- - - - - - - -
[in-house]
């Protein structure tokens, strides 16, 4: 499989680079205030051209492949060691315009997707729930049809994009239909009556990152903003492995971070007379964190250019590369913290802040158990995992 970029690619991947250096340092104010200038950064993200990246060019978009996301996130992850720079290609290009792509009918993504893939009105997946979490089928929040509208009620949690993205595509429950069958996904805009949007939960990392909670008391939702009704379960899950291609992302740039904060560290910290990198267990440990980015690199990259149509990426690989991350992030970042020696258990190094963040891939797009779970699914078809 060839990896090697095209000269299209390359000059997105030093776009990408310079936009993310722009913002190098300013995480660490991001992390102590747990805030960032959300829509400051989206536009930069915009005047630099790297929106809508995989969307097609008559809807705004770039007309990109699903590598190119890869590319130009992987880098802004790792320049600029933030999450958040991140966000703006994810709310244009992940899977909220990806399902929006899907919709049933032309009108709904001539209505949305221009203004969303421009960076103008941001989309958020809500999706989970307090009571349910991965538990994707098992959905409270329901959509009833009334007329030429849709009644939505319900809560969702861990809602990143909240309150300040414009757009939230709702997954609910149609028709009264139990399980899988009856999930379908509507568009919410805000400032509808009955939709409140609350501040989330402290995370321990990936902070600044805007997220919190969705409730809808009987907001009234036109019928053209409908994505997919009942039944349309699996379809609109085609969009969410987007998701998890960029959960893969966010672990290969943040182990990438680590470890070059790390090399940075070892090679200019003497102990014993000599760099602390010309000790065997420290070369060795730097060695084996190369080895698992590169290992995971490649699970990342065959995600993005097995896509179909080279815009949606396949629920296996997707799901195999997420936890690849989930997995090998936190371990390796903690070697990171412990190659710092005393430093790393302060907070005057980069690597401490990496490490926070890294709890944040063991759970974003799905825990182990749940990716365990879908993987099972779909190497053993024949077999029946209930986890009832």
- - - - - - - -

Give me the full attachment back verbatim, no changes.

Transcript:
[in-house]
């Protein structure tokens, strides 16, 4: 499989680079205030051209492949060691315009997707729930049809994009239909009556990152903003492995971070007379964190250019590369913290802040158990995992 970029690619991947250096340092104010200038950064993200990246060019978009996301996130992850720079290609290009792509009918993504893939009105997946979490089928929040509208009620949690993205595509429950069958996904805009949007939960990392909670008391939702009704379960899950291609992302740039904060560290910290990198267990440990980015690199990259149509990426690989991350992030970042020696258990190094963040891939797009779970699914078809 060839990896090697095209000269299209390359000059997105030093776009990408310079936009993310722009913002190098300013995480660490991001992390102590747990805030960032959300829509400051989206536009930069915009005047630099790297929106809508995989969307097609008559809807705004770039007309990109699903590598190119890869590319130009992987880098802004790792320049600029933030999450958040991140966000703006994810709310244009992940899977909220990806399902929006899907919709049933032309009108709904001539209505949305221009203004969303421009960076103008941001989309958020809500999706989970307090009571349910991965538990994707098992959905409270329901959509009833009334007329030429849709009644939505319900809560969702861990809602990143909240309150300040414009757009939230709702997954609910149609028709009264139990399980899988009856999930379908509507568009919410805000400032509808009955939709409140609350501040989330402290995370321990990936902070600044805007997220919190969705409730809808009987907001009234036109019928053209409908994505997919009942039944349309699996379809609109085609969009969410987007998701998890960029959960893969966010672990290969943040182990990438680590470890070059790390090399940075070892090679200019003497102990014993000599760099602390010309000790065997420290070369060795730097060695084996190369080895698992590169290992995971490649699970990342065959995600993005097995896509179909080279815009949606396949629920296996997707799901195999997420936890690849989930997995090998936190371990390796903690070697990171412990190659710092005393430093790393302060907070005057980069690597401490990496490490926070890294709890944040063991759970974003799905825990182990749940990716365990879908993987099972779909190497053993024949077999029946209930986890009832």